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April 16, 2017 Easter

Pastor Fowler’s Sermon for April 16

“Do Not Be Afraid! Go and Tell!  Mark 16:1-8

As a parent of two children, I have spent a lot of time watching Disney movies. Now that our children are older- Sam is 21 and Abby almost 16, I think we are officially done with the Disney movie phase. Now something I noticed through all of those movies churned out by the Disney machine- They have a formula, rarely if ever strayed from- Someone important dies or almost dies, and there’s ALWAYS a happy ending. And the Disney writers are very good at what they do- No matter how many times I have seen “Bambi”, I still get choked up when the father Buck says, “Mother isn’t coming home son.” Or in the more recent, “Princess and the Frog” when the lightning bug dies and forms a new star up in the heavens to be with his beloved Evangeline- MAN they know how to emotionally sock me in the gut! In every Disney film I have seen(And I’ve seen a LOT of them) the ending of the story is happy- The prince and princess have a big wedding and live happily ever after; the princess awakes from her bewitched slumber to the kiss of her prince; the toys in Andy’s room a)get along again b) get rescued and get played with again by a  new little toddler, Or c)are rescued from an evil stuffed bear and from the fires of hell to be played with again at a preschool, or d) find out in 2019!. You get the idea. I think that Disney does this because we like happy endings. We like our stories to be tied up in a nice neat little bow and to have everything resolved. Perhaps we like to have our stories end in such a way because in real life the stories we live out often end up not being so perfectly resolved. Today’s story from the Gospel of Mark is one such story.

 

Most scholars believe that Mark’s original ending to his book on the life and ministry of Jesus ended with verse 8. In fact you can see in today’s passage in your pew Bibles that very footnote at the bottom of the page. What most Biblical scholars believe, myself included is that as early as the second century Christian scribes attempted to "clean up" the second gospel by adding at least three different endings. They too wanted to have a happy ending, and so they added events which did occur after Jesus’ resurrection- but they weren’t meant to be part of Mark’s story about Jesus.

 

 

 

Instead, Mark ends his gospel with the remaining faithful disciples, Mary, Mary Magdalene and Salome leaving Jesus’ empty tomb in fear, and saying nothing to anyone- Hardly the ending any of us expect! I doubt Disney would pick up this story as it is written and make a feature film.

 

Why does Mark end this story on such a down note- that the few remaining faithful disciples leave Jesus’ empty tomb in fear and tell no one? Let’s take a closer look at this story to try to answer that question, and see what that answer means for us here and now.

 

We begin with a little explanation of the time line of the story in chapter 15 verses 33-39-Jesus has died on Friday afternoon, just before the beginning of the Sabbath, which means that burial preparations have had to be postponed until after sundown on Saturday. In verse 43, we read that Joseph of Arimathea asks for Jesus’ body and lays him in a tomb. Joseph is a wealthy man of high status in Jerusalem. He may have been part of the Sanhedrin council- which would mean he was involved in the conversation over whether or not to sentence Jesus to death.  By this time, however, Joseph has become a follower of Jesus.(See Matthew 27:57; John 19:38) Joseph himself buries Jesus’ body, something that should’ve been done by his disciples, just as John the Baptist’s own disciples took his body and buried it themselves.(6:29)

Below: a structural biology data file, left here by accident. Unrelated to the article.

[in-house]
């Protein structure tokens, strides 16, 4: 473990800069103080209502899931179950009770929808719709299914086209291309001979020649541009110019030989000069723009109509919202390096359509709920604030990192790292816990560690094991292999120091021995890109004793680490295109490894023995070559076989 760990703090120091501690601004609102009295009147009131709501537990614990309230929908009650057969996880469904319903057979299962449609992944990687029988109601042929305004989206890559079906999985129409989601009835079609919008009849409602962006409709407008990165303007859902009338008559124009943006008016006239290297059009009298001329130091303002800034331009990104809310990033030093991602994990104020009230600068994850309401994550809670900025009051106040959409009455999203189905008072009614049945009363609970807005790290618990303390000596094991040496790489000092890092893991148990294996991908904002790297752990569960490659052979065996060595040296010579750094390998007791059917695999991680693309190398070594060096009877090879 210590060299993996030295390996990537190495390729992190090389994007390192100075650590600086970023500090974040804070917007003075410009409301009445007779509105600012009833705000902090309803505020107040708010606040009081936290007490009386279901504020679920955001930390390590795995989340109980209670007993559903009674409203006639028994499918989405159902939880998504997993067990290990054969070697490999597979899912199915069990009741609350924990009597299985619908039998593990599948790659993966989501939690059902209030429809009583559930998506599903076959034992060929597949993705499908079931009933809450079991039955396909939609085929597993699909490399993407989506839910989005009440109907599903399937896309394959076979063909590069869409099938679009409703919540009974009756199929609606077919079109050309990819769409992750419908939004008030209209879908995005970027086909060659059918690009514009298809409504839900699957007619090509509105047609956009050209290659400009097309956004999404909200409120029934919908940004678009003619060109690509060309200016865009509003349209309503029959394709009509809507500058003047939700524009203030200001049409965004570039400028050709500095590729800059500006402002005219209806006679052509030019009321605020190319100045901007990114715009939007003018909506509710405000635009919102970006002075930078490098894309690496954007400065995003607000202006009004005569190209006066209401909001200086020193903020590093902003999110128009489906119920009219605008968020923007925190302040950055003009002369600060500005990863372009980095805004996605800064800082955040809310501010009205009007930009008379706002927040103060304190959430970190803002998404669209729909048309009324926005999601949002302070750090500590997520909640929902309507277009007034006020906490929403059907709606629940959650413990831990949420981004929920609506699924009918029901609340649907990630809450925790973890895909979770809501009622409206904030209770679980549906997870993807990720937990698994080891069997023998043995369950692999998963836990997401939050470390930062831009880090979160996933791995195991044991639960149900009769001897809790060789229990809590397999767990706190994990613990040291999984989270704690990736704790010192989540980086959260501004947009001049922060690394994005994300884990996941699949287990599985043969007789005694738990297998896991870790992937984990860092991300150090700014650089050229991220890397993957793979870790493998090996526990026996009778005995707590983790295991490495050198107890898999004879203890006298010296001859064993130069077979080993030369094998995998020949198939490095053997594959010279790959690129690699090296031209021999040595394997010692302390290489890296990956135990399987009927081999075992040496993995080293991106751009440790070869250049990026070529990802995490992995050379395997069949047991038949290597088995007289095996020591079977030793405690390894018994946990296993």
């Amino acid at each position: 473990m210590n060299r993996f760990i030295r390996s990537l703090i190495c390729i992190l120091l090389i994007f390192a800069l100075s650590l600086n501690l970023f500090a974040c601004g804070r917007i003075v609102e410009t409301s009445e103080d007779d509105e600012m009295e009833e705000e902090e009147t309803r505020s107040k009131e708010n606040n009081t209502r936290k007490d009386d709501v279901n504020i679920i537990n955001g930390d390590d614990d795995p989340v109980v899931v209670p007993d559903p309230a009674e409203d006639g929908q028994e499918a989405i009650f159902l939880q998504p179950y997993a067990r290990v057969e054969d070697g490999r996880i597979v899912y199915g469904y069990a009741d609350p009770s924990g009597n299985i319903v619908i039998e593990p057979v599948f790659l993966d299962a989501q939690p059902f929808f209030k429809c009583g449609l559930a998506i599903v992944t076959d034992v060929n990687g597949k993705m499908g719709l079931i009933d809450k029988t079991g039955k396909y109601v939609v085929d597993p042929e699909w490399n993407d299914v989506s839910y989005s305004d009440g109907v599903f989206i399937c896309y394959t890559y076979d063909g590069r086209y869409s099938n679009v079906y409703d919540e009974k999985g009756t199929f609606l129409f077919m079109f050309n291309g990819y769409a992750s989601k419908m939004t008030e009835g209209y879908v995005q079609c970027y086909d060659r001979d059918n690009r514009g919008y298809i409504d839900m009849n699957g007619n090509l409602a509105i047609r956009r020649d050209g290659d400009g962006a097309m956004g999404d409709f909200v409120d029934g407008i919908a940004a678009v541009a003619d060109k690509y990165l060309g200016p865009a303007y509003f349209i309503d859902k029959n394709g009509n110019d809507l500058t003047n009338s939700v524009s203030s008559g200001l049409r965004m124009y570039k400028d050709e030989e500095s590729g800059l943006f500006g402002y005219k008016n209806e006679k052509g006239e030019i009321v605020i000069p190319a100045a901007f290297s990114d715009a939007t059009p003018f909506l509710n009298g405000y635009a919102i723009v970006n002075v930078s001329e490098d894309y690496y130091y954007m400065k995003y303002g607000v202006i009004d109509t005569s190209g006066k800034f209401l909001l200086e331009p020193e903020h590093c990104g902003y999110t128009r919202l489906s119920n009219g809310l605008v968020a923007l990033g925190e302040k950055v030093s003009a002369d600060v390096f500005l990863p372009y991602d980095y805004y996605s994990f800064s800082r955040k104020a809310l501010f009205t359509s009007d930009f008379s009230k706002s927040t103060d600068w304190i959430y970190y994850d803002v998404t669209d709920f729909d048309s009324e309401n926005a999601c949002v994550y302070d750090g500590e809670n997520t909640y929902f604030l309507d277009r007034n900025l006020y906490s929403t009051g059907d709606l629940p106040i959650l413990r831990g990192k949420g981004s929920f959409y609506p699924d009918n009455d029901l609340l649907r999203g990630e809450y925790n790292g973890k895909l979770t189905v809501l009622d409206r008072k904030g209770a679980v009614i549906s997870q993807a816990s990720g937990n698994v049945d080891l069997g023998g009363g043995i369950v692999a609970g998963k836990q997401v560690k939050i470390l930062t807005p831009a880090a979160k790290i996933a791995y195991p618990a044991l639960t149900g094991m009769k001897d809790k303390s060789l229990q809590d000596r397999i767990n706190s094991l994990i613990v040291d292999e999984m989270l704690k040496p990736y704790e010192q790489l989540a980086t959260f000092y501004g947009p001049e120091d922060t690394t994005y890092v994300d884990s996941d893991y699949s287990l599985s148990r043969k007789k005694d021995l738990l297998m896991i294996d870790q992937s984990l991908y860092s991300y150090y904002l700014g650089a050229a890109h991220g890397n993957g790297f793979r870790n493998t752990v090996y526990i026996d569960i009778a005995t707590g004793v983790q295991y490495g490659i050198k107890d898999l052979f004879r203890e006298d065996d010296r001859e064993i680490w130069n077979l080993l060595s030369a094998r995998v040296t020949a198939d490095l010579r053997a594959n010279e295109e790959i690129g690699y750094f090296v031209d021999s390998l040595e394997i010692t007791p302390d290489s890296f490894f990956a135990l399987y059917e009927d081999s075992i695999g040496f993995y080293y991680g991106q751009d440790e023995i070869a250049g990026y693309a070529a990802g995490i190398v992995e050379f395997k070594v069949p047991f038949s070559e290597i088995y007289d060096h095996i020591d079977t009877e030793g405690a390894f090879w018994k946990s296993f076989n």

So, after Sabbath was over, at 6:00 p.m., three of Jesus’ followers purchase spices(no purchases were allowed during Sabbath) and come to his tomb to anoint his body for a proper burial. Although embalming was not practiced by the Jewish people in those days, spices were rubbed on a dead body as an act of devotion and love. We read in Mark 15:40 that these three women, Mary Magdalene, Mary the mother of James and Salome have been with Jesus as faithful followers and caretakers of Jesus since he began his ministry in Galilee. While all the other disciples have fled or abandoned Jesus, these faithful three remain. And yet they are there to anoint his body. They assume he is dead.

 

 

Despite hearing him speak about his own death and being raised on the third day, and speaking of it three times to his followers, (8:31; 9:32; 10:33-34) these women have no expectations of anything miraculous. They are more concerned about the practicalities of their act of devotion- How would they get the stone rolled away from the tomb so that they could anoint his body? Setting a large stone in place for a tomb was a relatively easy task, but once it had slipped into the groove cut in bedrock in front of the entrance, it was very hard to move.

 

As the 3 women arrive, they see that the stone has already been moved. They cautiously enter the tomb and see a young man dressed in white, seated on the right hand side of the tomb. This man, sitting on the right, dressed in white tells us through his customary dress and position that he is a divine messenger, an angel. The women at first consider he is a grave robber and are alarmed. But here is the real climax of Mark’s gospel.  The divine messenger tells the women that their Lord who had been crucified has been raised. They could see for themselves that the tomb was empty. The messenger goes on to tell them that they must share this good news with Jesus’ disciples, and even with Peter, who had denied Jesus three times. Perhaps Peter had separated himself from the rest in shame. Yet here we see this wonderful extension of God’s grace. Even Peter is to know this wonderful news. The particular mention of Peter hints at the scene of reconciliation between Jesus and Peter otherwise unreported in Mark, but obviously well known to Mark's church, (Feed my sheep, tend my flock) which knows Peter as the most prominent Christian apostle. Then the angel tells them that Jesus has gone back to where it all began- to Galilee, and that the three women and the rest of the disciples will find him there.